In various Vietnamese communities, numerous health initiatives have been started in recent years to spread wholistic lifestyle approaches and guidance on enhancing the quality of health. The Adventist communities in this area have focused on building relationships with the larger community through this medium.
A culmination of health programs occurred at the Forward Venture Community Center (UCI) in Hanoi, Vietnam, with a two-day mental health seminar held November 18-19, 2022.
The Forward Venture Community Center was inaugurated in 2018 and is a seven-story building that houses a bookstore, a health food store, a foreign-language school, a music school, a health center, the Adventist Development and Relief Agency (ADRA) in Vietnam headquarters, and meeting halls for two congregations.
Six literature evangelists were dispatched to Hanoi ahead of the latest meeting to lay the groundwork and make the required arrangements. They ran food programs, fun runs, soccer club meetings, and culinary lessons.
This event is significant for the largely Buddhist and folk religion nation, leaders said. Seventh-day Adventist congregations in Vietnam have only been able to share on a small scale in previous years. This initiative to reach the community through health programs has led the way for two individuals to accept Jesus in baptism.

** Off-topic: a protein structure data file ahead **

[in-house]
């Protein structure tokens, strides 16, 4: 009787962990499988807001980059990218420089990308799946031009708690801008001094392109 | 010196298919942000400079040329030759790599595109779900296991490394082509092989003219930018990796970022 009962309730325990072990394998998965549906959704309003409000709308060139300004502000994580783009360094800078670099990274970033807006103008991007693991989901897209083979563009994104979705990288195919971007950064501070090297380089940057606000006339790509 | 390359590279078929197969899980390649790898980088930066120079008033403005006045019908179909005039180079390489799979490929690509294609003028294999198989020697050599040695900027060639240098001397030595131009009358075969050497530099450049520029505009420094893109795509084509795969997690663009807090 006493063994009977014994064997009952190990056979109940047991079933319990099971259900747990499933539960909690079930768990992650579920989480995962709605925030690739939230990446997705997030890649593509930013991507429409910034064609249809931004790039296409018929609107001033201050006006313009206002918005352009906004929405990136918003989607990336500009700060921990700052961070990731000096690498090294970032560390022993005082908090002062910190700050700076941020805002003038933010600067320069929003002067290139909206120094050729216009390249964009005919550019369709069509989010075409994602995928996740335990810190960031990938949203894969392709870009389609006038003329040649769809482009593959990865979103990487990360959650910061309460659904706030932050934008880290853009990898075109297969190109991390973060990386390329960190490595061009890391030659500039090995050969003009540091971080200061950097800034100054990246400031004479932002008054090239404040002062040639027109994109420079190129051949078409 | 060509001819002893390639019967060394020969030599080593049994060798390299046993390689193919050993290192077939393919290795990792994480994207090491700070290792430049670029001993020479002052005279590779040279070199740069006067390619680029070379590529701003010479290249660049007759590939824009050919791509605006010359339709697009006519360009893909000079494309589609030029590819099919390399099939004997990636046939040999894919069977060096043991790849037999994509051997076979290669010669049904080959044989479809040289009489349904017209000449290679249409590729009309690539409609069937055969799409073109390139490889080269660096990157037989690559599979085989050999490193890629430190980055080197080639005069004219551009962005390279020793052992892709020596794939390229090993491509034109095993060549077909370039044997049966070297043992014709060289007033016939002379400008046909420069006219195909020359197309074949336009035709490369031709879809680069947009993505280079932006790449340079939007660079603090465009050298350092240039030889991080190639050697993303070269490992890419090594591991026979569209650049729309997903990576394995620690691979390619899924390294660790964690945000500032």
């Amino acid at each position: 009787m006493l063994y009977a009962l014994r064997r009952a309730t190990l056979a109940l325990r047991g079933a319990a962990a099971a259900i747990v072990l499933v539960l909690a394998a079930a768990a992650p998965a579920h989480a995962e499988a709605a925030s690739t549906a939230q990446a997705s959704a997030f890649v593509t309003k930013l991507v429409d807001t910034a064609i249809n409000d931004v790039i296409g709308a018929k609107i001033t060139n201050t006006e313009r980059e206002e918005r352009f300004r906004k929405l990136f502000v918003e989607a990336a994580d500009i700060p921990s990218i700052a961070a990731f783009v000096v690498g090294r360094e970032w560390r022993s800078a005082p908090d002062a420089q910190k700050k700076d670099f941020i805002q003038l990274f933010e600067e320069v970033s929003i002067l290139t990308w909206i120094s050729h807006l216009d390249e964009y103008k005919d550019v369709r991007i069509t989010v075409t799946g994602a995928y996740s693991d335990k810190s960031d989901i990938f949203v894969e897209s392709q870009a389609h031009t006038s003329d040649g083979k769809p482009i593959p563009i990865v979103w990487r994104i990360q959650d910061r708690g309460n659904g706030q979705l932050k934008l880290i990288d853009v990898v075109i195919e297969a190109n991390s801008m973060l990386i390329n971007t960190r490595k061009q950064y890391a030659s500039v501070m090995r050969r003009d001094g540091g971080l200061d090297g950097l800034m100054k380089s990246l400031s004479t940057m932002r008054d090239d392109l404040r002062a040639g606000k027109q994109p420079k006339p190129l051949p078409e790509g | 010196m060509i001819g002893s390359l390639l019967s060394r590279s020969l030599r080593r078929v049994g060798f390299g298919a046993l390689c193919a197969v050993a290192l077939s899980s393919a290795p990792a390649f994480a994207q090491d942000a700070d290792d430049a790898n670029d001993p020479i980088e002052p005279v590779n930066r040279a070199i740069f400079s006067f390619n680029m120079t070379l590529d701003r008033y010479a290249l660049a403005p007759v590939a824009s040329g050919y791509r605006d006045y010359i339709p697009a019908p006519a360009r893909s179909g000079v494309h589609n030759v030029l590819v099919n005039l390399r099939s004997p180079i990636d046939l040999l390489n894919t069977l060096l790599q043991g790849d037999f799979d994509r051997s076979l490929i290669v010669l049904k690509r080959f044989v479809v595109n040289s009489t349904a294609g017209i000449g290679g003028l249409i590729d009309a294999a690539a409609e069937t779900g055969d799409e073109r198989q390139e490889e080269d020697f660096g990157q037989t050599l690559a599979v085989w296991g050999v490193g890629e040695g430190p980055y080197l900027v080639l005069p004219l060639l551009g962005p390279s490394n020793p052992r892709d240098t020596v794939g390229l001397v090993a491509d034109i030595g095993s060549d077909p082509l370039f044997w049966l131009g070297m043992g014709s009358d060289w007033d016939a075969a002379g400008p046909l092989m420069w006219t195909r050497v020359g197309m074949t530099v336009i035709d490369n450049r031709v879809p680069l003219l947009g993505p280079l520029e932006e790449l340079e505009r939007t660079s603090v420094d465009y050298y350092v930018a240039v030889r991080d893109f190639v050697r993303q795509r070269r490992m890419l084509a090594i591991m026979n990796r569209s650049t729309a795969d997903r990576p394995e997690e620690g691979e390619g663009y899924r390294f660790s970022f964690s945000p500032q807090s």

More than 40 attendees joined the meeting in response to the invitation to the mental health seminar. After the pandemic had been going on for more than two years, many people experienced significant mental health problems. These gatherings inspired the Vietnamese communities to seek help, advice on their health, and all-encompassing actions to lessen mental health symptoms.
The two-day mental health seminar was organized by the Southeastern Asia Union Mission under the coordination of health director Pham Nguyen To Phuong. “Organizing a meeting in Vietnam was challenging, but with the help of the government and several meetings, we were able to plan appropriately for this gathering, and this mental health seminar was put together,” she said. According to To Phuong, the meeting was the outcome of persistent prayers, because everything proceeded smoothly under God’s direction.
Several guests from the Southern Asia-Pacific region attended the session as well. Health ministries director Lalaine Alfanoso and Adventist Health Care director Jo Ann Amparo were present at this important meeting.
General Conference health ministries associate director Torben Bergland provided incisive comments on mental health and spirituality during the session. He based his opening remarks on Genesis 1:26, 27. Bergland explained the importance of being made in God's likeness and how our entire humanity reflects the God we worship. “Our character should manifest Jesus as we are created in His likeness,” he said.
Alfanoso agreed. “There are so many in our cities who are tired, depressed, lonely, confused, weary, torn, broken, and dysfunctional, and our approach should address their needs,” she said. “I would like to challenge our dear pastors to incorporate comprehensive health ministry in their evangelistic approach. It is something that can break down prejudice and serve as an entering wedge for the gospel ministry.”
She reminded attendees that the outreach center in Hanoi is hosting several health programs for the community. “These programs can increase the Adventist influence in the community and open opportunities to share services and information to improve their lifestyle further,” she said.
Vietnam is one of 14 countries in the Southern Asia-Pacific Division. The Vietnam Mission is home to more than 14,000 Adventist members in 19 churches and 169 companies.